The local snails have had a thin time during May's fine weather but now that a few days of light drizzle have come to their aid, they've been out in force. This collection was hiding behind just one slate in the vegetable garden.
Their favourite destination is the sugarsnap pea beds where a good crop has just broken surface. Their attentions would have been devastating had we not....
....resorted to using slug pellets to control them, as few as possible scattered round the outside of the beds.
We don't like using poisons in any part of the garden, though admit to the occasional and sparing use of Roundup. Mostly, we pull weeds out by hand, and have tried in the past to deal with snails by surrounding vulnerable crops with lengths of copper wire, which is supposed to deter them by giving them a mild electric shock, and by using beer traps. Snails like beer, drink it and, in a state of inebriation, fall into their drink and drown - but the traps dilute quickly in our climate.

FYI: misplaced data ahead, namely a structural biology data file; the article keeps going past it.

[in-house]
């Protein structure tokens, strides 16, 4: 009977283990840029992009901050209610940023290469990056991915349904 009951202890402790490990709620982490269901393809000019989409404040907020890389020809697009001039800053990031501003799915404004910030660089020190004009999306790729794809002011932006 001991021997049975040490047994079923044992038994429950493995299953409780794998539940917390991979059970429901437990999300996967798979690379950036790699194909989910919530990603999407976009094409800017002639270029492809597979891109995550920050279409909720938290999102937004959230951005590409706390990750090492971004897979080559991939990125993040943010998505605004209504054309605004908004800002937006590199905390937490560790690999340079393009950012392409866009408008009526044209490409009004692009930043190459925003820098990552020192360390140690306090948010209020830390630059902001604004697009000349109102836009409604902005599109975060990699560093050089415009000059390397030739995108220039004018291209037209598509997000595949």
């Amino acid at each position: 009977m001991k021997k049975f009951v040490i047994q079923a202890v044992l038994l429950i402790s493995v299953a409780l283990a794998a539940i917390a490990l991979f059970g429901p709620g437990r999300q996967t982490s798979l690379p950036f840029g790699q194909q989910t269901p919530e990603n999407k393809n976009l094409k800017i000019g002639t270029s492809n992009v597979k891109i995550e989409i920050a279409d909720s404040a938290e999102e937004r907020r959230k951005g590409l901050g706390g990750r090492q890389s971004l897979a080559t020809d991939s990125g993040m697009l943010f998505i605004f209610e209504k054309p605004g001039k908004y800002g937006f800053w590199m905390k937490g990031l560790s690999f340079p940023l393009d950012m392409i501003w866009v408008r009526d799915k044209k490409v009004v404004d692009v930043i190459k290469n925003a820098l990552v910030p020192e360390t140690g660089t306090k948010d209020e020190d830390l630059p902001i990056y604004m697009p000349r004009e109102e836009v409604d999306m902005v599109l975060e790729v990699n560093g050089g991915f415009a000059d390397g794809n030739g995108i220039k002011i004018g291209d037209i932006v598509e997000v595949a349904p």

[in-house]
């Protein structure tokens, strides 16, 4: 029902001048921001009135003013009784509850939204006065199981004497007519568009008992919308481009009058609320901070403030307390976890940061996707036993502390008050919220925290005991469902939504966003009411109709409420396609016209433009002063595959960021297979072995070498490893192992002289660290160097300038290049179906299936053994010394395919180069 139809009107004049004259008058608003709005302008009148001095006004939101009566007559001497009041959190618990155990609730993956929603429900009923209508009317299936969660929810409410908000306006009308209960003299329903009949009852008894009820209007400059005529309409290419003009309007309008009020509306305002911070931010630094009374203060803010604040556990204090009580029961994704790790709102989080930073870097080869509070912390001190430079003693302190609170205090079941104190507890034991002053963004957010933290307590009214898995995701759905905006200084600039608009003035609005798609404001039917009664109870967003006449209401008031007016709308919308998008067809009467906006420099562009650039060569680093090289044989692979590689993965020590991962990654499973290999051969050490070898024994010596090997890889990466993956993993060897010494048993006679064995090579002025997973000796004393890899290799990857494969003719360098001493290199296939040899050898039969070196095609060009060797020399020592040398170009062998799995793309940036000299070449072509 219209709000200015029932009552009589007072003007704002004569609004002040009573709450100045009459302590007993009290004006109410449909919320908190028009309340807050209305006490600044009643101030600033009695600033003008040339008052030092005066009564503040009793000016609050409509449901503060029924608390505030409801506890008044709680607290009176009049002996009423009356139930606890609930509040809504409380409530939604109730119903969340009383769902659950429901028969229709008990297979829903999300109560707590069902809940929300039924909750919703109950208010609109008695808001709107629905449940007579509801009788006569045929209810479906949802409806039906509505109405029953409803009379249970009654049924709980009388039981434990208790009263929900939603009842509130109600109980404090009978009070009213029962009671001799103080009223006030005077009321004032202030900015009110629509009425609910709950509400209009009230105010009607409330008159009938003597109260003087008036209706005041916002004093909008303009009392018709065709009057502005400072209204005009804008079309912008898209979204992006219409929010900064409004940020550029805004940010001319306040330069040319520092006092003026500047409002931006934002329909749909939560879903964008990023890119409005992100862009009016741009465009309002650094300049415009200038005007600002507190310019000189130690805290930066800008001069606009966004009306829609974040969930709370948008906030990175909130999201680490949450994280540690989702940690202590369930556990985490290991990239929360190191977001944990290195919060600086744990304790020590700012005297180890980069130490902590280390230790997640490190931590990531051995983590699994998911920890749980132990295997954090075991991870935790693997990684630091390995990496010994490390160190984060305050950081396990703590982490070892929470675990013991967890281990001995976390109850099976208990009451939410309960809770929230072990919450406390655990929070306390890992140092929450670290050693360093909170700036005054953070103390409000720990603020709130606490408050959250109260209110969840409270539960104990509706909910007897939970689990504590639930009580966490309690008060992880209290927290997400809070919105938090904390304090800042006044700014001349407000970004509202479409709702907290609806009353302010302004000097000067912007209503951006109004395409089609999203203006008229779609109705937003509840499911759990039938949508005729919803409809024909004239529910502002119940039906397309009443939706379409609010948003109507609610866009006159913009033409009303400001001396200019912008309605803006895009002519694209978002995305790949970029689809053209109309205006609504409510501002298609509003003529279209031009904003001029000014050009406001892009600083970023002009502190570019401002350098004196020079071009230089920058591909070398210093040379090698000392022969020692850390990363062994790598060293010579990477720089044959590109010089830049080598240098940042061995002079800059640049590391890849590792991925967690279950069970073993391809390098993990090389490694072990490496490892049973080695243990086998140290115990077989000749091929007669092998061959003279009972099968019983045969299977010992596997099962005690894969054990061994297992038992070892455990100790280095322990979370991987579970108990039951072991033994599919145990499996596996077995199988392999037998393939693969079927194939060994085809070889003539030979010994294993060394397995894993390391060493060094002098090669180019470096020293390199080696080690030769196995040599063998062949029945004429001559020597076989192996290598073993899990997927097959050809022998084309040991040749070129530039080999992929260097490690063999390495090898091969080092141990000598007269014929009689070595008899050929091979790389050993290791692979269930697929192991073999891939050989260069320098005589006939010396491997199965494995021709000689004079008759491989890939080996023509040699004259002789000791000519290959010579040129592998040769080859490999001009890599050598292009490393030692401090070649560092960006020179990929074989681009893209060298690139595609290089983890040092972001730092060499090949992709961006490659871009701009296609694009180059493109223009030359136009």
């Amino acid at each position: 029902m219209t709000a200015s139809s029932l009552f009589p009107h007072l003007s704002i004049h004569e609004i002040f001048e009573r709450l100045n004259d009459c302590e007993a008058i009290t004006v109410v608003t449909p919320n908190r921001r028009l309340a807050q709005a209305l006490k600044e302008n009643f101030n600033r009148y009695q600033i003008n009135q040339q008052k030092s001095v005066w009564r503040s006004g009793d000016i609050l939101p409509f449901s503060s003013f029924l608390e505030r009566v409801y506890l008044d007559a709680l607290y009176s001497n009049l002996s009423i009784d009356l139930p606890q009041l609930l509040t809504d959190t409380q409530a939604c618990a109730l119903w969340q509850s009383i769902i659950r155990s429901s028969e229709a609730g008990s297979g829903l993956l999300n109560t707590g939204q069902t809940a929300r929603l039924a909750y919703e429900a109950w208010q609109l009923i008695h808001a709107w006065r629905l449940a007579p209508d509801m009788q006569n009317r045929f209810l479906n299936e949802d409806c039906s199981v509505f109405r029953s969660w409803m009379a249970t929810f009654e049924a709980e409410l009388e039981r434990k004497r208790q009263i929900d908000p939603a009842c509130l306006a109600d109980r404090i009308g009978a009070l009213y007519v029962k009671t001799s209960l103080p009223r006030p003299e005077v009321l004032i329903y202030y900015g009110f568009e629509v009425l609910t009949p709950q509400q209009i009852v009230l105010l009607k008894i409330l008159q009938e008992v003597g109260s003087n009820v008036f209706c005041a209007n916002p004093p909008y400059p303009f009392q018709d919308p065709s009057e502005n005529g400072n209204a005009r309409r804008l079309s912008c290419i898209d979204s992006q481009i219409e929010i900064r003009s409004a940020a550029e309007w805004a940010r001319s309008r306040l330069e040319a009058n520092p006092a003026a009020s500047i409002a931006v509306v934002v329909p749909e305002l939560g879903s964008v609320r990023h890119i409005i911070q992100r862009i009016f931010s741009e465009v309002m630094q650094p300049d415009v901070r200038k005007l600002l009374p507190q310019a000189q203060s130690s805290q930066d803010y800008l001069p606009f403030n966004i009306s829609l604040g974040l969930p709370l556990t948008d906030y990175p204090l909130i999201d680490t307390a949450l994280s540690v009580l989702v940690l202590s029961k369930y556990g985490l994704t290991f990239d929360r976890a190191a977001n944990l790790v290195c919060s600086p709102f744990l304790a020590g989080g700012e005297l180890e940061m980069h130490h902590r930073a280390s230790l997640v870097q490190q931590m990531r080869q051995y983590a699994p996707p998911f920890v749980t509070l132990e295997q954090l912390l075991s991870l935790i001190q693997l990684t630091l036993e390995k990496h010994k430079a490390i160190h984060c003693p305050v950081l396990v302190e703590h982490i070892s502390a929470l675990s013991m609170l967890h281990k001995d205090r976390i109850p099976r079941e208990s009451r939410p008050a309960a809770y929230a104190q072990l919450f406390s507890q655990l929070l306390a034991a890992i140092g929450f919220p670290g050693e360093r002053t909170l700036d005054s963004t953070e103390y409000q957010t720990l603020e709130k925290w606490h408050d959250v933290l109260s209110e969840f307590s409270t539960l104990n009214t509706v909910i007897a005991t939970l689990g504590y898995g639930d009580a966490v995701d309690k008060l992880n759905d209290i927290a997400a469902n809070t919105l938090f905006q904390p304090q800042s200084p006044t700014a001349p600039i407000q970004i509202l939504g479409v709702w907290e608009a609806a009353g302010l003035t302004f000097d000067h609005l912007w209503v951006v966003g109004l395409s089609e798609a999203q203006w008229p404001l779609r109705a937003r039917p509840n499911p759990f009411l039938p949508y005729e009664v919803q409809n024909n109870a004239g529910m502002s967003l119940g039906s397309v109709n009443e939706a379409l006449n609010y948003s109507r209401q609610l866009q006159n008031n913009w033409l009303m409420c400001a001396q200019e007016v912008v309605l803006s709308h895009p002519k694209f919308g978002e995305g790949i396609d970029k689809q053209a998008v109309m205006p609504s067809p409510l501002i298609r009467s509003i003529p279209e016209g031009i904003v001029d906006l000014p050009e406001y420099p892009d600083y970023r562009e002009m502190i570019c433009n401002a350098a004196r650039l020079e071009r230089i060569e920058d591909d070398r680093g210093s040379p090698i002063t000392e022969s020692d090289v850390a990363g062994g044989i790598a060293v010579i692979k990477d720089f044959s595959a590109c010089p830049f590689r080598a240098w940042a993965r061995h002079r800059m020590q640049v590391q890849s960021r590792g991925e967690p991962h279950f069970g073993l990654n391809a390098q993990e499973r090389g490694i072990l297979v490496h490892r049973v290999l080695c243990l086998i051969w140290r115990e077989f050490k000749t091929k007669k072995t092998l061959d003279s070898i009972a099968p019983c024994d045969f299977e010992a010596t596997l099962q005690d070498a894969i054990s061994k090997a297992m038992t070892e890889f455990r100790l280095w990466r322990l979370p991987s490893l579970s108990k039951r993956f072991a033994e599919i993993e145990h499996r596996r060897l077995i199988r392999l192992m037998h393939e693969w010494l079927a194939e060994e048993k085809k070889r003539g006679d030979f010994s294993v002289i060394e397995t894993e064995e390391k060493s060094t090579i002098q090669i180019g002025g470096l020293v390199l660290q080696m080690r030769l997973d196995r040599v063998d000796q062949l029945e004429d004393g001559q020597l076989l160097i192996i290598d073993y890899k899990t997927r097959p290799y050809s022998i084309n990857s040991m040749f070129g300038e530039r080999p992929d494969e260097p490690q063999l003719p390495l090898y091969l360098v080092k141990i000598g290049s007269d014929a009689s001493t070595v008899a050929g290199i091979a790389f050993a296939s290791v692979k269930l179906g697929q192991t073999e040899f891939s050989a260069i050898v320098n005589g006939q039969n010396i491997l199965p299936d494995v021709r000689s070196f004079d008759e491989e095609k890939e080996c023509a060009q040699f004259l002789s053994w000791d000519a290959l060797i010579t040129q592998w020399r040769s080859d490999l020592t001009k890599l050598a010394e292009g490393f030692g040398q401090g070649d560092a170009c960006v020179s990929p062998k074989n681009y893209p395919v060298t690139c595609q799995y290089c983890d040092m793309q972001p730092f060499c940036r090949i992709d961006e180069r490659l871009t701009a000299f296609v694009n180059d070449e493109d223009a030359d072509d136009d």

Our biggest ally is the song thrush population, which seems to manage to find snails wherever they hide through the day. A frequent, and very welcome sound in the garden is the tap-tap-tap of snails being smashed open on a convenient rock.
But we worry that the snails the thrushes find most easily are those which have ingested the pellets, and fear that the thrushes - and particularly their young - may suffer as a result. The instructions on the pellet container warns that the pellets should not be ingested by humans and pets but makes no mention of wildlife.